Rangers Sloppy and Slow in 3-1 Loss to Penguins

The officiating picked up right where it left off the last time the New York Rangers squared off against the Pittsburgh Penguins. It was just weeks ago at the Consol Energy Center in Steel Town where the Penguins were handed six powerplays to the Rangers’ zero, all while the referees missed several offenses against the Blueshirts that almost caused the Rangers to lose the game. Luckily, they responded and defeated the Penguins 3-2 in overtime.

Tonight, though, the Rangers would not be so lucky. Even though the officiating did not directly result in the Rangers losing this game, 3-1, it is worthy to note of a horrendous call made against Ryan Callahan in the first period, to be explained below. The Rangers looked very tired tonight, on the heels of a 17 games in 30 days stretch. But that is no excuse, and the Rangers could not generate even the slightest hint of offense.

  • First period: Maxime Talbot would open the scoring a little more than five minutes in on a very odd play. The puck had deflected up into the air and was temporarily gloved by Ruslan Fedotenko. The puck would then fall out of his glove and roll right to Talbot, who quickly shot it past Lundqvist. Aside from that goal, the period was offensively stagnant and shots were only 8-6 in favor of the Rangers. However, this period would also see one of the most ridiculous and hysterically bad calls of the season, if not since the Crosby era began in Pittsburgh. This was a call so bad that it made the last time these two teams played against each other look like child’s play. With five minutes remaining, Crosby became entangled with Ryan Callahan, who he then slew-footed to the ice. Rather than call Crosby for a dangerously bad penalty, the officials decide to call Callahan for interference. Brandon Dubinsky, in his intermission interview would tell John Giannone, “That’s the type of player he is.” and “Yeah, I mean that’s just a dirty play.…he tries to get away with all that kind of nonsense and complains a lot.” Truer words have never been spoken to laughably bad interviewer John Gianonne.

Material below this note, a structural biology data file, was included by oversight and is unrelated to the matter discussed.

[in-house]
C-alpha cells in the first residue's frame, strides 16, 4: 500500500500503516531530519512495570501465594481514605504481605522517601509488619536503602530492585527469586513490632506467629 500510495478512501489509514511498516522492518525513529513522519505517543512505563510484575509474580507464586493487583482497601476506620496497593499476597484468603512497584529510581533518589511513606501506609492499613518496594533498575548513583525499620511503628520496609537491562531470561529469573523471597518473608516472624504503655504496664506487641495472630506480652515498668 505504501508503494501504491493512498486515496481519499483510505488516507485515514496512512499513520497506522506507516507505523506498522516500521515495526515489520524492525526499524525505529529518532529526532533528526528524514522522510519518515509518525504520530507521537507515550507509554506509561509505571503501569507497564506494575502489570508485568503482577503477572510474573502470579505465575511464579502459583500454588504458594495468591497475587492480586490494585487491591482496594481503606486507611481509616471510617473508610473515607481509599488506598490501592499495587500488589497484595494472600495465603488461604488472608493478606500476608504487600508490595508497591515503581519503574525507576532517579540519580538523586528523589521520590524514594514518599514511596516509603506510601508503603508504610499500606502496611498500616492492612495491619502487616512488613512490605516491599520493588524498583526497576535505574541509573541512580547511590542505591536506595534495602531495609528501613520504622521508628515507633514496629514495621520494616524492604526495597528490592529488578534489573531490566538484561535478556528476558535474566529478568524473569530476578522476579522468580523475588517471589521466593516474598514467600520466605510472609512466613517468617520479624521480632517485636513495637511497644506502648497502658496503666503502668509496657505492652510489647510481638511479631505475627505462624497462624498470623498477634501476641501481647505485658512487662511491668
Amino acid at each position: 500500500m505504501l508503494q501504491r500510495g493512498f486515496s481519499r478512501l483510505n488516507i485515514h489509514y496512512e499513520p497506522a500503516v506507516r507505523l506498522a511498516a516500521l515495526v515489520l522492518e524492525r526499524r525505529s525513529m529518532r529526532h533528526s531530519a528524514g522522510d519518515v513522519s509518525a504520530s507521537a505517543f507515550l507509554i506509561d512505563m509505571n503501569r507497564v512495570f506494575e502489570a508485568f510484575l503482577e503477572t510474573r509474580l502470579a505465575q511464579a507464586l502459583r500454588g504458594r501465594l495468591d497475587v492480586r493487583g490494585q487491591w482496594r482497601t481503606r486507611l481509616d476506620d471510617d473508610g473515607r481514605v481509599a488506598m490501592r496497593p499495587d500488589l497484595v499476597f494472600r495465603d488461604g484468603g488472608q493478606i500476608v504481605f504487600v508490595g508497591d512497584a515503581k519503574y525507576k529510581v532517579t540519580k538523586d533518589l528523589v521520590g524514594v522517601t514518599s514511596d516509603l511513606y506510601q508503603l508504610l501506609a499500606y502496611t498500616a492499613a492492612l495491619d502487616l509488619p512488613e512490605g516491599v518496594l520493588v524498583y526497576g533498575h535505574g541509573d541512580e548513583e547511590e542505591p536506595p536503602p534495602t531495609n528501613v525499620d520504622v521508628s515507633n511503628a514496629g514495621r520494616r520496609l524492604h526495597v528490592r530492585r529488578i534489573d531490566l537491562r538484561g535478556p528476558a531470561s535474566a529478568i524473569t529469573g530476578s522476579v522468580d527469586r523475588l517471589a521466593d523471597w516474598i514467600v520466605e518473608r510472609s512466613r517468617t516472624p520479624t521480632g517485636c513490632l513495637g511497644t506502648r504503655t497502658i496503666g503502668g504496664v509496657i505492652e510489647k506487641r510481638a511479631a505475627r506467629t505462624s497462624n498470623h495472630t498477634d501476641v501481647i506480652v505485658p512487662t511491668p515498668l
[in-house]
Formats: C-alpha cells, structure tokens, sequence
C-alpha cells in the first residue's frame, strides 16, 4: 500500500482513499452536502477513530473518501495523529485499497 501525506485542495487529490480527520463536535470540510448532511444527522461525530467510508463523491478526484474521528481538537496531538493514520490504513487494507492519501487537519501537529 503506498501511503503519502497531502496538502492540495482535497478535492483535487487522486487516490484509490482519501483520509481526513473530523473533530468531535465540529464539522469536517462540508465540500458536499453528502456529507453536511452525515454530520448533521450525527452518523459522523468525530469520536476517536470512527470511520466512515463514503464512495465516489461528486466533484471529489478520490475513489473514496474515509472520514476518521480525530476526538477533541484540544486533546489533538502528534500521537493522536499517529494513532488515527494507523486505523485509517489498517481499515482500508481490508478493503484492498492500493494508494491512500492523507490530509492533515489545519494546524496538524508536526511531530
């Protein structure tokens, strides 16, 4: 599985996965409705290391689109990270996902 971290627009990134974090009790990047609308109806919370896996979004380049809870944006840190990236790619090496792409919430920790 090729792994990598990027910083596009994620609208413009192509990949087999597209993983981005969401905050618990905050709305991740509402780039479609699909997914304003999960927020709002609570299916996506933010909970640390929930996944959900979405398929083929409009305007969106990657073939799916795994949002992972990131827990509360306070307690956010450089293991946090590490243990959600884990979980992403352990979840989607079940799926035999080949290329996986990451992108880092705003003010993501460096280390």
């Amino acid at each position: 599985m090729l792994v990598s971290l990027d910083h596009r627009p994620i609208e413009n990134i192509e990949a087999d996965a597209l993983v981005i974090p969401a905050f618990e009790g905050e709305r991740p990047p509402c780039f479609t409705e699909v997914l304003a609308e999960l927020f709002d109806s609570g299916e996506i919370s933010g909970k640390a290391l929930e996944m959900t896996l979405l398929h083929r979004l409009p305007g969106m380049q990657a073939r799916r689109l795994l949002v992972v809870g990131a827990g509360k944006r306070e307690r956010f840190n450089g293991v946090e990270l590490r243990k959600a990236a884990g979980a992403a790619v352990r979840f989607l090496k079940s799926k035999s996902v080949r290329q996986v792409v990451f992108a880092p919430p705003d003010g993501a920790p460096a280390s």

• Second period: If the Rangers play looked bad in the first, it would get even worse in the second. Still, neither team would look too hot on offense, though around the midway point, the teams traded chances with the Penguins getting several odd-man rushes. With eight minutes remaining, Kris Letang would put the Penguins up by a deuce, and just over a minute later, Chris Conner would score their third goal of the game. Conner now has three goals on five shots in his career against Henrik Lundqvist. Three seconds after the third goal, Sean Avery would drop the gloves with Tyler Kennedy, handily defeating him and knocking him to the ice. Late in the period, the Rangers would finally break through, when Michal Rozsival hit Marian Gaborik (5) with a pass mid-stride, who then skated in and flicked his deadly wrister past Marc-Andre Fleury.
  • Third period: Tonight’s game would end with the same score that was on the board heading into the period. The Rangers would have plenty of chances, including two powerplays, but they failed on both and did not even garner a good scoring chance. They would record a game-high 12 shots in the third period, but way too many missed the net, including some with the man advantage. This would lead to their downfall tonight, as Fleury was having problems with rebound control all game long, and the Rangers could only muster up 26 shots on goal. It seems that has been the theme of late—don’t shoot if it looks like the opposing goalie is having an off-night.

The Rangers showed tonight that they desperately need to practice two things: the powerplay and taking faceoffs. Watching the Rangers a man up is like watching the Keystone Cops on ice. They do not generate any chances, they pass until they’re blue in the face, and when they get an opportunity, they shoot it wide. As for faceoffs, they rank 29th in the league; nothing else needs to be said in that regard.

The Messiah was also  finally called for a penalty in the third period. Of course, the referees had to send Brandon Prust to the box at the same time for elbowing, making the penalties coincidental.

Consistency still seems to be this season’s quest, as they have yet to find any. There really is not anything else to say—the Rangers play games like night and say. Some are good, others are like tonight.


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